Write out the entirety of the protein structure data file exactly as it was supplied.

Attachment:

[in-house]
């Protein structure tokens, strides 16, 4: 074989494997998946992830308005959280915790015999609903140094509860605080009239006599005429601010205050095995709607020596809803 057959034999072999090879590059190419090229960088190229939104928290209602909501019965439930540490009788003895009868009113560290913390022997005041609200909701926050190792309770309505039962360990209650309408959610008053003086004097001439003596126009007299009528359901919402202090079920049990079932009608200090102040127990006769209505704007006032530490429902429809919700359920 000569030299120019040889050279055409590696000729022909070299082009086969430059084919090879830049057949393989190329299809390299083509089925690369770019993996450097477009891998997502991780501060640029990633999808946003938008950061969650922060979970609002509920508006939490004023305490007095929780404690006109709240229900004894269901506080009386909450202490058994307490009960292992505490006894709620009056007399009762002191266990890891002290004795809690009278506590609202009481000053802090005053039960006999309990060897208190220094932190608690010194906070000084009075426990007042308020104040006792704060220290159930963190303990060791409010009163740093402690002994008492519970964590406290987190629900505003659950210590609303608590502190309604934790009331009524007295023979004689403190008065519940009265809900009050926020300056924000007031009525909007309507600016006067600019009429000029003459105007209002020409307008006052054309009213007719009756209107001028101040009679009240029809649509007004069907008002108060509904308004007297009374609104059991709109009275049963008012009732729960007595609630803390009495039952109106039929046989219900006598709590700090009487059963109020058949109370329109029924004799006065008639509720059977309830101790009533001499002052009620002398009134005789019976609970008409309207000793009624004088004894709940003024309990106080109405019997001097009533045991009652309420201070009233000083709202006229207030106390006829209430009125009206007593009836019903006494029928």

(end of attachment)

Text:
[in-house]
């Protein structure tokens, strides 16, 4: 074989494997998946992830308005959280915790015999609903140094509860605080009239006599005429601010205050095995709607020596809803 057959034999072999090879590059190419090229960088190229939104928290209602909501019965439930540490009788003895009868009113560290913390022997005041609200909701926050190792309770309505039962360990209650309408959610008053003086004097001439003596126009007299009528359901919402202090079920049990079932009608200090102040127990006769209505704007006032530490429902429809919700359920 000569030299120019040889050279055409590696000729022909070299082009086969430059084919090879830049057949393989190329299809390299083509089925690369770019993996450097477009891998997502991780501060640029990633999808946003938008950061969650922060979970609002509920508006939490004023305490007095929780404690006109709240229900004894269901506080009386909450202490058994307490009960292992505490006894709620009056007399009762002191266990890891002290004795809690009278506590609202009481000053802090005053039960006999309990060897208190220094932190608690010194906070000084009075426990007042308020104040006792704060220290159930963190303990060791409010009163740093402690002994008492519970964590406290987190629900505003659950210590609303608590502190309604934790009331009524007295023979004689403190008065519940009265809900009050926020300056924000007031009525909007309507600016006067600019009429000029003459105007209002020409307008006052054309009213007719009756209107001028101040009679009240029809649509007004069907008002108060509904308004007297009374609104059991709109009275049963008012009732729960007595609630803390009495039952109106039929046989219900006598709590700090009487059963109020058949109370329109029924004799006065008639509720059977309830101790009533001499002052009620002398009134005789019976609970008409309207000793009624004088004894709940003024309990106080109405019997001097009533045991009652309420201070009233000083709202006229207030106390006829209430009125009206007593009836019903006494029928």